- Rehearse the conversation in your head or write it down because sometimes, in the moment, you can forget to mention key things you want your friends to know, so it helps to be prepared.
- Try not to worry about what the person will think of your situation. Remind yourself that they love you and want to support you even if they don’t know how.
- Let the person know how they can help as your close friends will want to help if they can. So, think about what you might like from your friend. Maybe you just need them to be there for you or maybe you’d like them to join you at your first therapy visit. You might also ask them to hold you accountable for any actions that may harm you, like drinking while taking medications.
- Remember that their reaction is not a reflection on you, regardless of how your friend responds. It’s also not your fault if they’re not supportive or understanding. And, if they try to discredit you, gently remind them that you’re the one living with depression and that you know yourself best.1
- Refrain from getting into debates about depression because it’s not your job to educate your friend or defend your diagnosis. While you can point them to resources for more information, don’t expend a lot of energy trying to change someone’s opinion.
- Set some boundaries if needed, in other words, if your friend wants to “fix” the situation or tries to become your therapist, gently remind them that you’re already seeing a counselor and what you need most from them is their support and encouragement.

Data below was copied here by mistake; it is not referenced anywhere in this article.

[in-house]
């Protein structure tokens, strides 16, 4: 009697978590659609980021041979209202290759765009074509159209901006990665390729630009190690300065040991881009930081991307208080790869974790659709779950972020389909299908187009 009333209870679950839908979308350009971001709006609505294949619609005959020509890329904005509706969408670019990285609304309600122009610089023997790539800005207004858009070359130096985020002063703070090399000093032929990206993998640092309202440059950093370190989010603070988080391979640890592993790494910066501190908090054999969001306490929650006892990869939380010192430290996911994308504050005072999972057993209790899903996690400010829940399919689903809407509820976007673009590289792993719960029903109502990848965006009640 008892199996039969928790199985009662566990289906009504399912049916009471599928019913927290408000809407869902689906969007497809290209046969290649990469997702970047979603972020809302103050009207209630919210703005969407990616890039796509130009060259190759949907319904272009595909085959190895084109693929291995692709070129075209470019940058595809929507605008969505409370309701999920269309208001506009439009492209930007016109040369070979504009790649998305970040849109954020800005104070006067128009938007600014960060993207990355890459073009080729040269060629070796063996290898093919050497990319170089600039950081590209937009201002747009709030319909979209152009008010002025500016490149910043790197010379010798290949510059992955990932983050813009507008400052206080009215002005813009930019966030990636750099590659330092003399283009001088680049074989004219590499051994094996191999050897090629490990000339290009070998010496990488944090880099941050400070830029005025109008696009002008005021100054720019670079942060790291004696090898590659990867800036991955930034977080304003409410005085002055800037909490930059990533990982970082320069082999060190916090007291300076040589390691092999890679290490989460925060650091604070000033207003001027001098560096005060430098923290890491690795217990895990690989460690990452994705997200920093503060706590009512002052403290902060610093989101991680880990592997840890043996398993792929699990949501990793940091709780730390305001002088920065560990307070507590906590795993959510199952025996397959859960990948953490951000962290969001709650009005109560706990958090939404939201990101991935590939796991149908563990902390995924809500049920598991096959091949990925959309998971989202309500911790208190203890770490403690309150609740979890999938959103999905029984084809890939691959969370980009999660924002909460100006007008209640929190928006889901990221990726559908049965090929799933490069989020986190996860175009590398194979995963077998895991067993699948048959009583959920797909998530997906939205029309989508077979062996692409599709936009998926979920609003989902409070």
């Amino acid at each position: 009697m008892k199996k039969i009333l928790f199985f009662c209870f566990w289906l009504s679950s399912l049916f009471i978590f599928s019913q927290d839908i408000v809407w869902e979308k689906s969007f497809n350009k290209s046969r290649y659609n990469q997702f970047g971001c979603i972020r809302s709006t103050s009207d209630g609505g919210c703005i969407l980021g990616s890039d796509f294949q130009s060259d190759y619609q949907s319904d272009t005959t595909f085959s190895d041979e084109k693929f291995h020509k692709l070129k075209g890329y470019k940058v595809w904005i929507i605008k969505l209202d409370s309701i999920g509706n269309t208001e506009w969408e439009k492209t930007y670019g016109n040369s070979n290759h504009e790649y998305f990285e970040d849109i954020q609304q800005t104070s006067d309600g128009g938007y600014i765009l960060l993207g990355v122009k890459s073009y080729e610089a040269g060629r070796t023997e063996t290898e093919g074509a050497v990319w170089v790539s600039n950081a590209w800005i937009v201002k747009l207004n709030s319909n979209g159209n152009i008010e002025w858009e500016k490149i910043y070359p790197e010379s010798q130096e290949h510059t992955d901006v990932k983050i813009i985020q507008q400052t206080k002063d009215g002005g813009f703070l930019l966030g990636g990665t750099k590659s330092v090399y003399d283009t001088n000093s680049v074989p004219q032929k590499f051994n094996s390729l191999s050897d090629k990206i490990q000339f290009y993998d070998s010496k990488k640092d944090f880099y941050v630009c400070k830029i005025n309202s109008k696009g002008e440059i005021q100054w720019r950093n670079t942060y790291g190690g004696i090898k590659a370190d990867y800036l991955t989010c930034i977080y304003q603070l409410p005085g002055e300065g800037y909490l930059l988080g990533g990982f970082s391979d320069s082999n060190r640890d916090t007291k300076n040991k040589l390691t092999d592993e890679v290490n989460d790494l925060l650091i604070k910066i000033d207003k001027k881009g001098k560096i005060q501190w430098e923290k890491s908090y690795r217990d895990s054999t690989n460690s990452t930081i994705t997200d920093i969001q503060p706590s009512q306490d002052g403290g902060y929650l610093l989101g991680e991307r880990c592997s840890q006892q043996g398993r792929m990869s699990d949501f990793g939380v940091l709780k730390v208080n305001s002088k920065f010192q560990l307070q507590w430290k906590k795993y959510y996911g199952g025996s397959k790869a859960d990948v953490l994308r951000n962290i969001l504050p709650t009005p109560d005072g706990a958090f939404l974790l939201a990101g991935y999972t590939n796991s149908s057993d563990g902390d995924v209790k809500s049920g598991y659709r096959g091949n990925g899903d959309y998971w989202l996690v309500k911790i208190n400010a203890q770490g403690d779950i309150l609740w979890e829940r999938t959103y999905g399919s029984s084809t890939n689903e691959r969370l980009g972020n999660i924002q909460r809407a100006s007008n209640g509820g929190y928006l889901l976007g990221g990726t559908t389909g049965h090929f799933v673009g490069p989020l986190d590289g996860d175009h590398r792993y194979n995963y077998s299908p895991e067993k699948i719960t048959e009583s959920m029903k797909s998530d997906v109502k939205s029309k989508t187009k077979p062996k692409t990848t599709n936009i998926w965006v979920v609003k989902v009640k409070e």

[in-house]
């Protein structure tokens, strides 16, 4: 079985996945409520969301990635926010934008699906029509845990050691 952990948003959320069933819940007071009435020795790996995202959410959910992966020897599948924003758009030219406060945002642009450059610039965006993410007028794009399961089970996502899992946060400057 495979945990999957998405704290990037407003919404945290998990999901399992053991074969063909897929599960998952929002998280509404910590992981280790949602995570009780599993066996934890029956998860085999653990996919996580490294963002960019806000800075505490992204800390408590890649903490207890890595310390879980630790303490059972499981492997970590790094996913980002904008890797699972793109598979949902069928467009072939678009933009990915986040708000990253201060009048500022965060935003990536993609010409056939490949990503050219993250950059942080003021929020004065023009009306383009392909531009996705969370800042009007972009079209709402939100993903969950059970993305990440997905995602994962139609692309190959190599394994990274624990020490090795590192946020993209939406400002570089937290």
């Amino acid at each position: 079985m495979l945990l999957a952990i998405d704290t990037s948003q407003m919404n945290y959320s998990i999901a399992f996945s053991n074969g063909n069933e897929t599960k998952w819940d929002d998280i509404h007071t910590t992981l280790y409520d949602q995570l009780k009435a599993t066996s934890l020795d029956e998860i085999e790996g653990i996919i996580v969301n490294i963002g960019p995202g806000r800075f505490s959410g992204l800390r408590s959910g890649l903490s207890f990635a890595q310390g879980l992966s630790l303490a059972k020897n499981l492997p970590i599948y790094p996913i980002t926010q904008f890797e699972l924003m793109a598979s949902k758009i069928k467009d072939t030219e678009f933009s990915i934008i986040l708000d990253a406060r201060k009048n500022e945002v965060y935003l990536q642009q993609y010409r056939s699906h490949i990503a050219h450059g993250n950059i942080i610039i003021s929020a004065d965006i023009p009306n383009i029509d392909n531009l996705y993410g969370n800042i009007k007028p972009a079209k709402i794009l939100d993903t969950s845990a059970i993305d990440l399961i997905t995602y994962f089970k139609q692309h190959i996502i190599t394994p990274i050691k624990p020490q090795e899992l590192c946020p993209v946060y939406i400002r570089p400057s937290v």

- Remember, talking about depression demonstrates that it’s OK to talk about mental health and that it’s not something to hide or be ashamed of. You may be surprised to learn that they also are struggling with a mental health issue or have a close friend or family member that is.
- Congratulate yourself on having the courage to share your diagnosis with another person. You have just taken another step forward in your recovery and healing.
When it comes to talking to others about your depression, you’re not obligated to tell anyone that you are depressed unless you want to tell them, including family members, friends, and coworkers.
If you feel like certain people in your life won’t understand or are unsafe, by all means keep the information to yourself.
Keep in mind though that telling other people you are depressed can be both beneficial and healing. You shouldn’t have to go through this experience alone, especially if there are friends or family members who would be understanding and supportive.
Reach out to those closest to you and invite them into your life. You might be surprised how much better you will feel just by having a few supportive people around you.
By Sherri Gordon and Reviewed by David Susman, PhD